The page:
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Buddhist monk rescued after being trapped in a flooded cave for four days

Rescue workers in Thailand have freed a Buddhist monk who was trapped inside a flooded cave, four days after he went inside to meditate

The monk, who had been on a pilgrimage, entered the cave that is located within Thailand’s Phitsanulok province on Saturday, rescuers have said.

But an unseasonal rainstorm had struck the region on Sunday, causing water levels to rise and flood the cave.

A team of 17 divers had formed a local rescue unit to help to bring the monk out to safety on Wednesday.

This comes after record-breaking numbers of visitors have been travelling to see a spectacular volcanic eruption located in Iceland, which has since been captured on video and in photos. Over 5,000 people have headed to the Reykjanes peninsular in order to catch a glimpse of the orange-hued volcanic display.

The Thai monk, Phra Ajarn Manas, aged 46, usually makes a pilgrimage to the Phra Sai Ngam cave each year in order “to sit in contemplation”, a local rescue unit had said in a post on Facebook (in Thai).

But when he did not return following the heavy rain, residents in the area had alerted the authorities.

Rescuers went into the cave to find him on Tuesday, but had to call off their search due to the rising water levels.

The unit had said that they had no contact with the Buddhist monk because there was no phone signal within the cave and the area could only be accessed by divers. They were concerned that he may be “exhausted or unconscious because of not having food at all”.

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A team of 17 divers had managed to reach the monk on Wednesday morning after the rainfall had stopped.

“At 11.30am we successfully rescued Phra Manas from the cave,” the rescue unit posted to their Facebook page.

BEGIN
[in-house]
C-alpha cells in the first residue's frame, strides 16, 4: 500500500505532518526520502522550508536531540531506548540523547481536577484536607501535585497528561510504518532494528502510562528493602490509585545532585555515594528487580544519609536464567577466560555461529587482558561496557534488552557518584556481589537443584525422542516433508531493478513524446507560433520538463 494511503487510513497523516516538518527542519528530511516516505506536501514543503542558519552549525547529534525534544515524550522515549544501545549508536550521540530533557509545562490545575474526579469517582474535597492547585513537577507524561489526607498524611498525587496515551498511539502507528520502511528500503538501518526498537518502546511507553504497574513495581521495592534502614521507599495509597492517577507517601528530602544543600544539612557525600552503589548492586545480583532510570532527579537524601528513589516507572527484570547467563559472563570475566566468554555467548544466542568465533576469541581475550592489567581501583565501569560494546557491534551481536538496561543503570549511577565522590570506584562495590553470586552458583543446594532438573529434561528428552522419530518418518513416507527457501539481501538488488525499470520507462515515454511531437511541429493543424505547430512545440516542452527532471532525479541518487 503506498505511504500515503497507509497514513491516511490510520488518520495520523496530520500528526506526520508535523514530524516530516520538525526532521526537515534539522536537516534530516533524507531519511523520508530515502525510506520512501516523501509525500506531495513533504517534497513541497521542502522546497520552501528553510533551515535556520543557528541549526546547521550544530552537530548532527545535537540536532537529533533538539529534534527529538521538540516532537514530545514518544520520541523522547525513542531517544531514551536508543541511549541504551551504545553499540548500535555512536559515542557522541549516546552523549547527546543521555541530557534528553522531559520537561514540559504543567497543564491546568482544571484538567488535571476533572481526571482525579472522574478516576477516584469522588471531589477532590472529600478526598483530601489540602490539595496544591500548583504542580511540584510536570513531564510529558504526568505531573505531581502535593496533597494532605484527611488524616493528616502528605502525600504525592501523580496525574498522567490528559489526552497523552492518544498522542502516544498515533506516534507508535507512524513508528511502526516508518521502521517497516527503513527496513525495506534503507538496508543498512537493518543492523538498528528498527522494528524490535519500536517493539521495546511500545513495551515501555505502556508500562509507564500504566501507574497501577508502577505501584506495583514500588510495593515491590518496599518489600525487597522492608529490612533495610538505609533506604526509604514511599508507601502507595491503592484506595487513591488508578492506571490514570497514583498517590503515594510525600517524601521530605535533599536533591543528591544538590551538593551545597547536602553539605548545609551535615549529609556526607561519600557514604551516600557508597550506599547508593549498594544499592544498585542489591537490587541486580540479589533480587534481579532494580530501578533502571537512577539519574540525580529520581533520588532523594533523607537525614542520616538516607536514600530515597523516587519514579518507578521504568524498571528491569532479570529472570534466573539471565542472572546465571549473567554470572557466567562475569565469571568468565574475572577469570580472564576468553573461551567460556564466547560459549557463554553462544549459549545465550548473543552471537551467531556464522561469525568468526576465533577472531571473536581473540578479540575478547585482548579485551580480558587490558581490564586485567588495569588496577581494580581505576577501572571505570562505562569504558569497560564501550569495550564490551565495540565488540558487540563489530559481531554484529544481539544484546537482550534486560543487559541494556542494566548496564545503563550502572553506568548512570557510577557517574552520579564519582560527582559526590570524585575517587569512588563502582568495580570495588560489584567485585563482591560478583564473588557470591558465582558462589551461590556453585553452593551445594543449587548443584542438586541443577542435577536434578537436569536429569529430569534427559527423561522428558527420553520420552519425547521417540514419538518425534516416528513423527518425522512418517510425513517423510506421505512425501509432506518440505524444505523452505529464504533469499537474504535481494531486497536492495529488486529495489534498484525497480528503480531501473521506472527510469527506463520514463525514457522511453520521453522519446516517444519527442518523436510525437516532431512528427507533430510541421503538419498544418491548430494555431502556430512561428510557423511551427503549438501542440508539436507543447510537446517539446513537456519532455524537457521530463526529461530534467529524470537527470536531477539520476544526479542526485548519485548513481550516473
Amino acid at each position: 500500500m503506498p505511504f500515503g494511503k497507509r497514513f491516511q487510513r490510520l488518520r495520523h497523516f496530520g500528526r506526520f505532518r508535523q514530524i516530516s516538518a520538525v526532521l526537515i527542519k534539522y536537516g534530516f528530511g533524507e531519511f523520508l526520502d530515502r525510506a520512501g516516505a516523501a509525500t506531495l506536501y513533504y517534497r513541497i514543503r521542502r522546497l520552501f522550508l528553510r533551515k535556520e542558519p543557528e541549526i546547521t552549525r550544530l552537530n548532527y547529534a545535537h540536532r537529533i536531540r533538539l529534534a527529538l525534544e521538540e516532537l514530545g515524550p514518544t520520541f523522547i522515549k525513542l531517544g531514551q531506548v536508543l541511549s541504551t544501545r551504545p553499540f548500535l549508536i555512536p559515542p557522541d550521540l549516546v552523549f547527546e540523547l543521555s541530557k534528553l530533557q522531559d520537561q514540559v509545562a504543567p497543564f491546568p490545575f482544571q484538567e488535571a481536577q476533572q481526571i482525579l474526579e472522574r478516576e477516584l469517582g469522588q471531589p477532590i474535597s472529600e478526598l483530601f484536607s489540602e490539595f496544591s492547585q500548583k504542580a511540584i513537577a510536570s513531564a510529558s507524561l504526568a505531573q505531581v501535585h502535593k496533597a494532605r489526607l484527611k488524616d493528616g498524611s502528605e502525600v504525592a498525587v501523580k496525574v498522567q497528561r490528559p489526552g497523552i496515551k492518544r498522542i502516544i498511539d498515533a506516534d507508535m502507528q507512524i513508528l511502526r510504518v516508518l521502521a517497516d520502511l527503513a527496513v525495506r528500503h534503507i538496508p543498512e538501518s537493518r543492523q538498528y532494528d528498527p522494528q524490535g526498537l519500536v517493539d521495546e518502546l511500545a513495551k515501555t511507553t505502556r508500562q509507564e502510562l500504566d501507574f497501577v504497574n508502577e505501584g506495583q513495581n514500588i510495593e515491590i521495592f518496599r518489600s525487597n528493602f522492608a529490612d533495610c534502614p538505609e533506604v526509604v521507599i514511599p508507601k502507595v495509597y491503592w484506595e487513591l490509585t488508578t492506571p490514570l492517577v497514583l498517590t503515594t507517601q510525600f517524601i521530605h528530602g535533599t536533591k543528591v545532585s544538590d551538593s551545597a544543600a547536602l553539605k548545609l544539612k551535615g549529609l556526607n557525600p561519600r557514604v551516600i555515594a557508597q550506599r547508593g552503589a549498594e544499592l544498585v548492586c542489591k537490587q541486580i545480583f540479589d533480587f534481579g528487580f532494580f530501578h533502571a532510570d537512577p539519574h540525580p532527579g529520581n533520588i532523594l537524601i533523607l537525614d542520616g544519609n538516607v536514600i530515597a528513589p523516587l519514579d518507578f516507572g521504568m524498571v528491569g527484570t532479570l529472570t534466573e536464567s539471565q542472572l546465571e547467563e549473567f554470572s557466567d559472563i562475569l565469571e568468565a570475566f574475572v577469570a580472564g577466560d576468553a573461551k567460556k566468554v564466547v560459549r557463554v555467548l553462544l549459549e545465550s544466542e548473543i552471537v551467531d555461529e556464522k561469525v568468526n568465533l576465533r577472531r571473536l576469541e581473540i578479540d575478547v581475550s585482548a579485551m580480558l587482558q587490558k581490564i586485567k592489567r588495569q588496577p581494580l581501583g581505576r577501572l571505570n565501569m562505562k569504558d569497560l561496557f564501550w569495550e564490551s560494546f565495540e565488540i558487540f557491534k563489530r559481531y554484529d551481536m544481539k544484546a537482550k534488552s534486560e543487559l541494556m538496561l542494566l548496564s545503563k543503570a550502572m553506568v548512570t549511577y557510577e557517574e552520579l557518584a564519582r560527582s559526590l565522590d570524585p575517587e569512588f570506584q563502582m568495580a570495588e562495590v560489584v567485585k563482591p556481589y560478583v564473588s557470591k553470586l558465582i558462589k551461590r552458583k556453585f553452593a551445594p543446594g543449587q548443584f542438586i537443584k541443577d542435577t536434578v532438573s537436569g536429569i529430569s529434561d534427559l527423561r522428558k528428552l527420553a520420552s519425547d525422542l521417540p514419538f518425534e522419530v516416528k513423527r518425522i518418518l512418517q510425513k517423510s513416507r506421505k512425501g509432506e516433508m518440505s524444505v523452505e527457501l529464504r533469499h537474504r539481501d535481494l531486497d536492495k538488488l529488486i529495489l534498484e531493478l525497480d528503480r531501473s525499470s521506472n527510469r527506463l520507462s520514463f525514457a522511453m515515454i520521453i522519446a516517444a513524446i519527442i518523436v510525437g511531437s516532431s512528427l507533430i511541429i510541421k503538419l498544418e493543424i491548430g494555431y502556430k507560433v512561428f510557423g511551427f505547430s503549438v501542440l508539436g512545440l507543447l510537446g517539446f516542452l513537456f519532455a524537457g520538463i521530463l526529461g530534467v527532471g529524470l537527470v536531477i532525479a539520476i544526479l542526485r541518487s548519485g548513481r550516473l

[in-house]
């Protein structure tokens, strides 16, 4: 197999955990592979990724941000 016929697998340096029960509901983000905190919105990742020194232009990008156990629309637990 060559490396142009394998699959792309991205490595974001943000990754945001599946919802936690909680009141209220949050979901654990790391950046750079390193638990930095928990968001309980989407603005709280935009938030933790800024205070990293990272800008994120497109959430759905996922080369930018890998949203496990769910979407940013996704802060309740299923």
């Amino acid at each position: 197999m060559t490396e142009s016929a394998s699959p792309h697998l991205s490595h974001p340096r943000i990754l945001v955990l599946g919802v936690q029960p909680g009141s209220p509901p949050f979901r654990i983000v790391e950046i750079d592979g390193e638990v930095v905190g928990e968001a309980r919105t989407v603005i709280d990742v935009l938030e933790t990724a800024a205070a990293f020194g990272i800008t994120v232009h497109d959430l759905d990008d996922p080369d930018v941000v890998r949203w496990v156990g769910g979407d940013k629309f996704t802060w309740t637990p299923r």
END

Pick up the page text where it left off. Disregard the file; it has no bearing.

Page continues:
A video that was posted by rescuers shows the monk making a 12-metre swim underwater after being fitted with a diving mask.

He was then led out of the cave to safety, where he received treatment in an ambulance, footage on social media has shown.

This comes after Boris Johnson has joined over 20 other world leaders in calling for a new global settlement to help the world to prepare for future pandemics. In a newspaper article the leaders, including the German chancellor and French president, said COVID posed the biggest challenge since World War Two.

This incident has similarities to the 2018 ordeal of the Wild Boars football team, when 12 boys, as well as their football coach, had become stuck inside a different flooded cave within the northern town of Chiang Rai.

Thai Navy Seals, as well as an international team of cave divers had managed to rescue the football team and their coach from the cave.

Eve Cooper
Eve Cooper
I've been writing articles and stories for as long as I can remember and in the past few years I've had the fortune of turning that love & passion for writing into my job 🙂

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